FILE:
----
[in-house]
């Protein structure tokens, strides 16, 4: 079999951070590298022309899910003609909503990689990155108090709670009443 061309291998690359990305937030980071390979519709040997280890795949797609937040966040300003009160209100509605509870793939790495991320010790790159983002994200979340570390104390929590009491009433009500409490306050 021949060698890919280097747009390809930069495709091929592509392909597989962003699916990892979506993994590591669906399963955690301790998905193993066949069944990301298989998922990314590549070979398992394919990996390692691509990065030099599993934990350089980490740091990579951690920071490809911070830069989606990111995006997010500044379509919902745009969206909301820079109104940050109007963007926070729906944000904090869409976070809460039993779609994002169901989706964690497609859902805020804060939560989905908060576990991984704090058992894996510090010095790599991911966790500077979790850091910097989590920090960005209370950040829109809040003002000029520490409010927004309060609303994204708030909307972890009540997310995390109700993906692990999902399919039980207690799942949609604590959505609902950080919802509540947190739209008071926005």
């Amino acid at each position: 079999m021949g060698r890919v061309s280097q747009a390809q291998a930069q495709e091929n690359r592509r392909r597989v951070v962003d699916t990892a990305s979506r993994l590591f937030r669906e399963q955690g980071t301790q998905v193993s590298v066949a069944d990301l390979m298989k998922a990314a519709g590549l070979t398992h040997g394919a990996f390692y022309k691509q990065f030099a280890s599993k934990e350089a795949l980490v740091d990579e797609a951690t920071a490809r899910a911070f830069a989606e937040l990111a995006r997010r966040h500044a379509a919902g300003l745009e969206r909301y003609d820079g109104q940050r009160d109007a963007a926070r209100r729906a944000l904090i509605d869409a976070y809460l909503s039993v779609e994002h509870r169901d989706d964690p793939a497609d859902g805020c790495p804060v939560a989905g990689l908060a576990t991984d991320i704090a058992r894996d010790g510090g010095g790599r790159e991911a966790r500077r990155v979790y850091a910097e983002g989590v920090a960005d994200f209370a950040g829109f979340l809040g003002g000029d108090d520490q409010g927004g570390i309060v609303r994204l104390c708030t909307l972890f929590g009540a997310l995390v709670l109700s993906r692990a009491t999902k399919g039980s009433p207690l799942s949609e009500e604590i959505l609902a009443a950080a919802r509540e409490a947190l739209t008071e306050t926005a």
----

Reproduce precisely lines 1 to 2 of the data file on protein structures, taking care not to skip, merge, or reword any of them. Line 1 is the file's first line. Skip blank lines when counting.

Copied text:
[in-house]
């Protein structure tokens, strides 16, 4: 079999951070590298022309899910003609909503990689990155108090709670009443 061309291998690359990305937030980071390979519709040997280890795949797609937040966040300003009160209100509605509870793939790495991320010790790159983002994200979340570390104390929590009491009433009500409490306050 021949060698890919280097747009390809930069495709091929592509392909597989962003699916990892979506993994590591669906399963955690301790998905193993066949069944990301298989998922990314590549070979398992394919990996390692691509990065030099599993934990350089980490740091990579951690920071490809911070830069989606990111995006997010500044379509919902745009969206909301820079109104940050109007963007926070729906944000904090869409976070809460039993779609994002169901989706964690497609859902805020804060939560989905908060576990991984704090058992894996510090010095790599991911966790500077979790850091910097989590920090960005209370950040829109809040003002000029520490409010927004309060609303994204708030909307972890009540997310995390109700993906692990999902399919039980207690799942949609604590959505609902950080919802509540947190739209008071926005």